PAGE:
Kyle Dyer, a veteran television anchor of Denver’s KUSA-TV, who was bitten in the face by an 85-pound dog during a live broadcast says she needed 70 stitches in her lips and nose and she still cannot talk.
Kyle Dyer wrote on her Facebook page over the weekend that she can’t talk because her mouth is stitched shut to let a skin graft take and so blood can circulate in her lips again.
The Facebook post says Kyle Dyer expects another procedure in the next few weeks.
Kyle Dyer was injured last week while doing an on-air segment with the dog’s owner and a firefighter who had rescued the Argentine Mastiff from an icy pond in suburban Lakewood the day before.
The veteran TV anchor was petting the dog’s head seconds before it bit her.
Kyle Dyer, who had been working at the Denver, Colorado station for over 15 years, had reconstructive surgery last Wednesday afternoon following the attack, and was released from the hospital Thursday afternoon.
In order to communicate, Kyle Dyer is using tools on her iPad to type out messages to loved ones.
The dog, whose full name is Warrior Maximus, recently survived a harrowing rescue from a freezing pond and was on the show as part of a mini-reunion between him and his rescuers.
A video of Max trying unsuccessfully to find a way out of the pond was released last week, and provides some context for the background which led him to lash out the next day.
Though immediate reports said that the dog was not properly vaccinated and his owners have put out a statement saying that he was up-to-date with all of his shots.
“Max is current in his vaccinations. Max has no history of aggression. Max is a gentle, loving, family dog. Max is well mannered and obedient and he hardly barks,” said the dog’s owners The Robinsons in a statement.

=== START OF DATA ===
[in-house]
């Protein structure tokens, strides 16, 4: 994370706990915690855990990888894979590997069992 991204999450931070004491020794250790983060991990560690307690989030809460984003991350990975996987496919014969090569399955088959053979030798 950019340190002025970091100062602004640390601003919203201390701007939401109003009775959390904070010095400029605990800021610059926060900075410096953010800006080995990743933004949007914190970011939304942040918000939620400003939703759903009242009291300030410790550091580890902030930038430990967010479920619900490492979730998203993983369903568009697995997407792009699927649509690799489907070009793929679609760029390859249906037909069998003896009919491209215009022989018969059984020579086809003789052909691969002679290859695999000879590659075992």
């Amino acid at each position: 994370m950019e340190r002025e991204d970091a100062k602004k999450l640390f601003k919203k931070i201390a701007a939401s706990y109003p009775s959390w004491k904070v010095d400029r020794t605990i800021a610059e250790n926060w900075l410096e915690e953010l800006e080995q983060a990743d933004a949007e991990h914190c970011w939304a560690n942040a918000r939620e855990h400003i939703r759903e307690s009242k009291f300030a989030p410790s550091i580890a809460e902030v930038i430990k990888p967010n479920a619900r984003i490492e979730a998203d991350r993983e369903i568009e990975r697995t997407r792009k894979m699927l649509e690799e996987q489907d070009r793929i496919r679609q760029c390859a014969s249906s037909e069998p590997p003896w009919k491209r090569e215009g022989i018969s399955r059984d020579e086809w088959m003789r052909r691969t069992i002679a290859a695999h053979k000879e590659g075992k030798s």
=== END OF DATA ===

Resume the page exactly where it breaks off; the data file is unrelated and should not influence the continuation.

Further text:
“This incident truly is unfortunate and does not reflect Max’s disposition towards people.”
Now, Max has been caged by animal control officers and his owner, Michael Robinson has been fined.
In addition to comments wishing Kyle Dyer well, most Facebook respondents left angry messages blaming her for getting too close to the dog.
“I totally agree with all those saying it was her own fault and she should have known better,” wrote Cassandra Hughes Kramer.
“The dog was being a dog, defending itself in a stressful situation. He didn’t jump on her and maul her, he nipped her lip… and she shouldn’t have been trying to kiss him. Maybe it’s a hard lesson to learn, but hopefully she learned it.”
A number of viewers also expressed concern that the dog would be euthanized as a result of the incident, which was something they appeared angry about.
“It was clearly human fault. Why should the animal be blamed for both the owner a Kyle’s mistake?
“Hope he isn’t put down, it would be a crime,” wrote Bruno Naletto.
Unless the dog has rabies – which it is not showing signs of – it will not be put down.
Even if the vaccinations are current, the owners will definitely face two charges from Denver Animal Care and Control: a penalty for having the dog bite someone and a second penalty for having the dog off its leash at the time.
“While we normally walk Max on-leash, we understand that by letting him off-leash in an open area away from anyone was still a mistake. We will never walk him off-leash in public areas after this,” the Robinsons said in their statement.
Max was brought into the studio after the station’s news chopper captured video footage of a firefighter rescuing Max from a freezing pond Monday after he fell through the ice and couldn’t make it out.